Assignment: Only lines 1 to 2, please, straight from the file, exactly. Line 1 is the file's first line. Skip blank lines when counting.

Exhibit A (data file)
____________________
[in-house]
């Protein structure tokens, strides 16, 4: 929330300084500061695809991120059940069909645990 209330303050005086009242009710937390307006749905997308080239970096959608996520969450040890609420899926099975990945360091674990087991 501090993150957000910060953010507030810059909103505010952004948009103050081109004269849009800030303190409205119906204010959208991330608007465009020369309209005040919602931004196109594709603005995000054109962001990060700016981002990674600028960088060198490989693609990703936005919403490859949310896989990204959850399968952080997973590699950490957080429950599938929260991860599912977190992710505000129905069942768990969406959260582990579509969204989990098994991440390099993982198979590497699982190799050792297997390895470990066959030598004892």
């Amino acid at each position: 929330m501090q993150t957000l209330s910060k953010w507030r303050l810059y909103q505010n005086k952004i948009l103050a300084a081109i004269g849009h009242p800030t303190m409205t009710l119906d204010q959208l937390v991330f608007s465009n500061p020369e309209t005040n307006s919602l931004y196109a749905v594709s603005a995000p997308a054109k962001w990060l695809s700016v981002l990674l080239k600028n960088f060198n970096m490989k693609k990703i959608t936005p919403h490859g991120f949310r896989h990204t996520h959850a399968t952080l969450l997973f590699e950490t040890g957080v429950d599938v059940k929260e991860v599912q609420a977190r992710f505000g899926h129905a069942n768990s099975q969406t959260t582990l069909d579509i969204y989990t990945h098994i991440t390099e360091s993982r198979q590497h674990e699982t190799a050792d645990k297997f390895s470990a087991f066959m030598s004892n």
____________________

[in-house]
């Protein structure tokens, strides 16, 4: 929330300084500061695809991120059940069909645990 209330303050005086009242009710937390307006749905997308080239970096959608996520969450040890609420899926099975990945360091674990087991 501090993150957000910060953010507030810059909103505010952004948009103050081109004269849009800030303190409205119906204010959208991330608007465009020369309209005040919602931004196109594709603005995000054109962001990060700016981002990674600028960088060198490989693609990703936005919403490859949310896989990204959850399968952080997973590699950490957080429950599938929260991860599912977190992710505000129905069942768990969406959260582990579509969204989990098994991440390099993982198979590497699982190799050792297997390895470990066959030598004892």